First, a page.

Throughout the day, our Breakin’ Convention team staffed a pavilion where a variety of performances and workshops showcased different facets of hip hop culture, with a particular focus on engaging young people. Attendees could try their hand at graffiti, freestyle dance and rap. A popular highlight was the showcase from local schools that were part of Breakin’ Convention’s Moving Rap project, which over the course of two months saw pupils from eight east London schools combine spoken word, rap and dance into a performance piece. The result was a display of talent with impressive energy that drew in a huge crowd. Many congratulations to the students of Willowfields, Lister, St. Angela Ursuline, Our Lady’s Convent, Chobham Academy, Langdon Park, Rushcroft and Stormont House for their excellent work!

Other activities across the park included a storytelling tent, which captivated young audiences with readings from Maggie Tokuda-Hall’s Also an Octopus and Julia Donaldson and Axel Scheffer’s Monkey Puzzle. Face painting stalls ensured there were a variety of decorated animals in among the guests. And the East Bank creative and engineering area offered interactive workshops led by University College London, the University of the Arts London’s London College of Fashion and architects Allies and Morrison.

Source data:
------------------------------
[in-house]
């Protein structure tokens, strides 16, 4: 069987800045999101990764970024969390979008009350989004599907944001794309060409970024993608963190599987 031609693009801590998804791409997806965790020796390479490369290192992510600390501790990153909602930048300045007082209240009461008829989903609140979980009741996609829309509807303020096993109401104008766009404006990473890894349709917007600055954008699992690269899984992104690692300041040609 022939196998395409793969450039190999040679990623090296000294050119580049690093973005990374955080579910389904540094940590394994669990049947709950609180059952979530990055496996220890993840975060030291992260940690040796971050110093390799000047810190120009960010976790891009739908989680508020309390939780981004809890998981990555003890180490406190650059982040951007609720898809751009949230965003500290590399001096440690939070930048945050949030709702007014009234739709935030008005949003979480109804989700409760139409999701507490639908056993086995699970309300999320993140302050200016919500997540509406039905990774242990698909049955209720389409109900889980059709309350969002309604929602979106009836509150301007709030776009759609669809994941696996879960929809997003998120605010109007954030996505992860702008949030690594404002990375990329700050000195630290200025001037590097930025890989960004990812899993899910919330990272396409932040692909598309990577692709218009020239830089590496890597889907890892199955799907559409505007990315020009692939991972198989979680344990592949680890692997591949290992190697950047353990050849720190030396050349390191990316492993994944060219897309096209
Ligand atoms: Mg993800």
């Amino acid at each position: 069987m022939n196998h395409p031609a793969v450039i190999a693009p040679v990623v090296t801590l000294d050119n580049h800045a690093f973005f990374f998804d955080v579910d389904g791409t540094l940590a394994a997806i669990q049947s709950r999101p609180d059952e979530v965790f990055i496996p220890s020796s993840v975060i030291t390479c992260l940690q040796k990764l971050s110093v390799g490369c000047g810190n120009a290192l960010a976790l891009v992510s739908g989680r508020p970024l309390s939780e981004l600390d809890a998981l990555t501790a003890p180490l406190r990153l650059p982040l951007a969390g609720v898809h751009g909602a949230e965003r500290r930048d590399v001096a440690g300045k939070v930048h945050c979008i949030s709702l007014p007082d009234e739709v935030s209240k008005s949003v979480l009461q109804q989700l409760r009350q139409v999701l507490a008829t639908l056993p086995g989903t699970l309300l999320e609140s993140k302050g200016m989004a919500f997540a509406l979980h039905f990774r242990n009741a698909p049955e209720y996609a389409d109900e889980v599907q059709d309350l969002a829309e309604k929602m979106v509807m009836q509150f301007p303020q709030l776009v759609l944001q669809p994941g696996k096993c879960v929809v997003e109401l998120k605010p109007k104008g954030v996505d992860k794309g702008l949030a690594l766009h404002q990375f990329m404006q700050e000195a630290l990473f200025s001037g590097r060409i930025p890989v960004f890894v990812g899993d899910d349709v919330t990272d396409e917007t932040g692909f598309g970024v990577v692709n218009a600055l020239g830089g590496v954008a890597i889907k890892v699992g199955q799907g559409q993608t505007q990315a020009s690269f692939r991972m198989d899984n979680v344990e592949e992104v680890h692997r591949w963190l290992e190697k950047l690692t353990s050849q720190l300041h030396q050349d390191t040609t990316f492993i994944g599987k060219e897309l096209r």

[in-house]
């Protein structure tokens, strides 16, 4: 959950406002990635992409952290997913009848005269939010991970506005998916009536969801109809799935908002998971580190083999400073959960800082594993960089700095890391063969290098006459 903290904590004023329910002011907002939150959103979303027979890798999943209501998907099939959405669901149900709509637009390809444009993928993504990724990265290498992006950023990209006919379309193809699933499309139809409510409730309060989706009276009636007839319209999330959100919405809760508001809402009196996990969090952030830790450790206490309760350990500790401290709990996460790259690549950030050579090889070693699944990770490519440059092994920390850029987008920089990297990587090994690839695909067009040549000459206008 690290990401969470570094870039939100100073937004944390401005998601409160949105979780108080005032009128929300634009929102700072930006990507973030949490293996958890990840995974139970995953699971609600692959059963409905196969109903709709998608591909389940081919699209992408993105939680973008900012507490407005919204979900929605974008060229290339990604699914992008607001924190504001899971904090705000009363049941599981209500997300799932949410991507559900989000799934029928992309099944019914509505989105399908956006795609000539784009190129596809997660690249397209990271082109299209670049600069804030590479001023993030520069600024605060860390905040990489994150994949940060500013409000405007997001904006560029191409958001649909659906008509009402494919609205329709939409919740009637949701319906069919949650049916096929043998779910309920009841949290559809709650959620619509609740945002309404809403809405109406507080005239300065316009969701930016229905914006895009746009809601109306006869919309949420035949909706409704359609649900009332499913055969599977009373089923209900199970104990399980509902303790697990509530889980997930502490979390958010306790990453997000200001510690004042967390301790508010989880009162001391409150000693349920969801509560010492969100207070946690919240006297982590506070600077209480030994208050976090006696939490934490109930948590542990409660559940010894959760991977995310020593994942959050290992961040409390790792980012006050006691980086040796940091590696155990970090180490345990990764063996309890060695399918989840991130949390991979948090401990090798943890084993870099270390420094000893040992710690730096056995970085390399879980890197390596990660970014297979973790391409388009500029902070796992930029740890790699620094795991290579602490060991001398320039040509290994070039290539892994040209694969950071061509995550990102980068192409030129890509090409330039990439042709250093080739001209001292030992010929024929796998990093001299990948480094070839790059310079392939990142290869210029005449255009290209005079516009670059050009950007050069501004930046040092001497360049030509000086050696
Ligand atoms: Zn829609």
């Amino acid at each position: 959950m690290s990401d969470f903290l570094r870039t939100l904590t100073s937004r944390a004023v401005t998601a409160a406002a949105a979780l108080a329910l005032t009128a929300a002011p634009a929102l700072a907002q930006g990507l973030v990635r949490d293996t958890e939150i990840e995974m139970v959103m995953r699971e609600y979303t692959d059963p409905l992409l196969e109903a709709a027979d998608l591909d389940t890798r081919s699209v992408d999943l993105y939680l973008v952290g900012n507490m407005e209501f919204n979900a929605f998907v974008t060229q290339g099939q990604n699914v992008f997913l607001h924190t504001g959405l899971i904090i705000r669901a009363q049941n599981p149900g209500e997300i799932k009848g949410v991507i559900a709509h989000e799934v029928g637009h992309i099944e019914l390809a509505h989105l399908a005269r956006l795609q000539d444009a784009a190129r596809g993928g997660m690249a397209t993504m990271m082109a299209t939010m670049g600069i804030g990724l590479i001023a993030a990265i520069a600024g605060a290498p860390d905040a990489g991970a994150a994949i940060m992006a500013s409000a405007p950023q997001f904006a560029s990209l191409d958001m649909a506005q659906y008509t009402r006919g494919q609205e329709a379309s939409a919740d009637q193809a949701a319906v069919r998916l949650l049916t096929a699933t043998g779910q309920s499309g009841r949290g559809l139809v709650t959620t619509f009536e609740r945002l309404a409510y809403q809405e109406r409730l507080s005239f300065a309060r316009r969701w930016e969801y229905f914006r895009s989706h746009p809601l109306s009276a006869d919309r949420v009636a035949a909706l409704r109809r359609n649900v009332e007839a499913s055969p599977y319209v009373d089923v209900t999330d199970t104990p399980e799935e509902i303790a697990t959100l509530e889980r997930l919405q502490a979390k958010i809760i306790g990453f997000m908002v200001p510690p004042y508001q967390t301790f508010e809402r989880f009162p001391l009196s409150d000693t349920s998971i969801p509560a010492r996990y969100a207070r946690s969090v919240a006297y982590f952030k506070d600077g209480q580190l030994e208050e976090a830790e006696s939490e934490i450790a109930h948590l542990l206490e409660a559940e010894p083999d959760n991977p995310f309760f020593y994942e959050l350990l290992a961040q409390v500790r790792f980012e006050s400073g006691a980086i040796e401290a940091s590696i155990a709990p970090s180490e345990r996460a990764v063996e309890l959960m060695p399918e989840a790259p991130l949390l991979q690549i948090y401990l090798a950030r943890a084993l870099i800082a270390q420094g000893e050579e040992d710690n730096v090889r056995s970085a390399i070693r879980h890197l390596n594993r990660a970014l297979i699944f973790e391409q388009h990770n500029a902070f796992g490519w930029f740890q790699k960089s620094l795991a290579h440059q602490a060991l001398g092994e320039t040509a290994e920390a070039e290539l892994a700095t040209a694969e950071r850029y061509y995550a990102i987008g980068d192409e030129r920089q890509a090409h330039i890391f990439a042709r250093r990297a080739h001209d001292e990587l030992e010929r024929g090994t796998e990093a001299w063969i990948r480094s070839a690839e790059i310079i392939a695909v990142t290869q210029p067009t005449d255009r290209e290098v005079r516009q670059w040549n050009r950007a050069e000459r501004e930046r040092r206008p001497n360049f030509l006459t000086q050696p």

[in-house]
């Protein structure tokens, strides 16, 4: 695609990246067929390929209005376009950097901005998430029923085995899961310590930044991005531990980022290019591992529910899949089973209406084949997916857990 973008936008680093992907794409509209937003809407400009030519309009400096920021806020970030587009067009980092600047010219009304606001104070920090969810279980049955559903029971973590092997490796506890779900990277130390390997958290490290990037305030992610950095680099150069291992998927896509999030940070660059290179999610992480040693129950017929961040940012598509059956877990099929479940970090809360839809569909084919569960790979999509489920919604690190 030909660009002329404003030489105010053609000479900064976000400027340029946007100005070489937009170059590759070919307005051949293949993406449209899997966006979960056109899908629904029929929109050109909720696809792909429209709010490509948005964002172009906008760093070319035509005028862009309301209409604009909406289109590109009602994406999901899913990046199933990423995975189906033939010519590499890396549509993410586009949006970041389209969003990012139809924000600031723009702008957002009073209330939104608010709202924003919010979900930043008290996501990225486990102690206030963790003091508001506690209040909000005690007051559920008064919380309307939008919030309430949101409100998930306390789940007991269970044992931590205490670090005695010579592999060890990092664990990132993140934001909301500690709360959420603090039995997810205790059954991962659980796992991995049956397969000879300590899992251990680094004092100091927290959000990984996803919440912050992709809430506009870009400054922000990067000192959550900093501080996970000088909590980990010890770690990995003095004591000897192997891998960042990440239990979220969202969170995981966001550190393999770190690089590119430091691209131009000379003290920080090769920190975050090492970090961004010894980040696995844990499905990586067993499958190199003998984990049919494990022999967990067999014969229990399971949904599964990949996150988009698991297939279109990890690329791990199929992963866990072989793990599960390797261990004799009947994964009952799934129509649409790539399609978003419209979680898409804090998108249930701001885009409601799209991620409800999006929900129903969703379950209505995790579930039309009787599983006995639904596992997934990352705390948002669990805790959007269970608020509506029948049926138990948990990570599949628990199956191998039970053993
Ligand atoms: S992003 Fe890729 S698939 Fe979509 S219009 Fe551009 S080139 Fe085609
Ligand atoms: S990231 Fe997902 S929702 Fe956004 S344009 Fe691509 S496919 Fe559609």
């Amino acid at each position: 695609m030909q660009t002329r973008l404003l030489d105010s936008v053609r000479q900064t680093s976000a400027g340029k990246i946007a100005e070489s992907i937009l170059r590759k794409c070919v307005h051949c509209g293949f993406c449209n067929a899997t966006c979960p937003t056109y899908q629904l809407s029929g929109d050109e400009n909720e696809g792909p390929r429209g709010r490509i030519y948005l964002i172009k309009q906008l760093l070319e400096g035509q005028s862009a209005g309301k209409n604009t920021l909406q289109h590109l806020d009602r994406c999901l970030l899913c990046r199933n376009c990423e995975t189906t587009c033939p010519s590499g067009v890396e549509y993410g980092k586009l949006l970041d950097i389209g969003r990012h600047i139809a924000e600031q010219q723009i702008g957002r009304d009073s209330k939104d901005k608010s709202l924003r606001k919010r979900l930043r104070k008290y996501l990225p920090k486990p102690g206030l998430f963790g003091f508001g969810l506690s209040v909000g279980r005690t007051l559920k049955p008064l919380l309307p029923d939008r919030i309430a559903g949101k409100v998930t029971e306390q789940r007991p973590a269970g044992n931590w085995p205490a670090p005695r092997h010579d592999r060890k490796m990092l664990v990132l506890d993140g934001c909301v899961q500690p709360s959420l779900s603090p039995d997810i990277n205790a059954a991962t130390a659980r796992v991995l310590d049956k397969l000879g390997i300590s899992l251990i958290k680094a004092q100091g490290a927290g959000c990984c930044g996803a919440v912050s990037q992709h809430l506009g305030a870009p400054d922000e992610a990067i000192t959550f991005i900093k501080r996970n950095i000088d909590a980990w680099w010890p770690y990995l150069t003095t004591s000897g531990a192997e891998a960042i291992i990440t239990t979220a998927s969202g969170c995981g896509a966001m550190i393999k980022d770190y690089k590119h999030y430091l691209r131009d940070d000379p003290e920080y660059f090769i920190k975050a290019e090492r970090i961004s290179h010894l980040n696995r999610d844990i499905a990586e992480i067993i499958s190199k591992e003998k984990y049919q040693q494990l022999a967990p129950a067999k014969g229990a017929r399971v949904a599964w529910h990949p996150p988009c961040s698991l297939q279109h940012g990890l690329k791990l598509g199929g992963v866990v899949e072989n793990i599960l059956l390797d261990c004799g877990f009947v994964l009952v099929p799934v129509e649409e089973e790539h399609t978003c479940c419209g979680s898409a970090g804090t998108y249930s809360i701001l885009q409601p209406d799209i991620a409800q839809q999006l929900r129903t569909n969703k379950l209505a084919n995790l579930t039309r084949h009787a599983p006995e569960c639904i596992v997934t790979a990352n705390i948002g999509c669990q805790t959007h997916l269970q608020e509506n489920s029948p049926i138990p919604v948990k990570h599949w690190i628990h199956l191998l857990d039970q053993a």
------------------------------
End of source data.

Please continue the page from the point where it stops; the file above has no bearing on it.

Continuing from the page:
Both UCL and UAL’s London College of Fashion are among our partners in the new, world-leading cultural and educational district that is being developed in Queen Elizabeth Olympic Park. Sadler’s Wells will develop a new, mid-scale venue on the Stratford Waterfront site, where our building will be alongside new spaces for the BBC, the London College of Fashion and the V&A, in a partnership with the Smithsonian Institution. For those interested in learning more, join us at Here East on 22 July for Open Doors: Vote 100, the first event devised and delivered in tandem with all our partners in the project, celebrating 100 years of women’s suffrage with performances, talks and activities.

The Great Get Together was a resounding success. The beautiful sunshine provided an ideal backdrop, as the local communities’ enthusiastic participation in the programme provided a perfect example of how we have much more in common than what divides us.

Follow the links for more information about the Jo Cox Foundation and the Great Get Together

Two young attendees try their hand at a graffiti workshop. Photograph: Alexander Peel.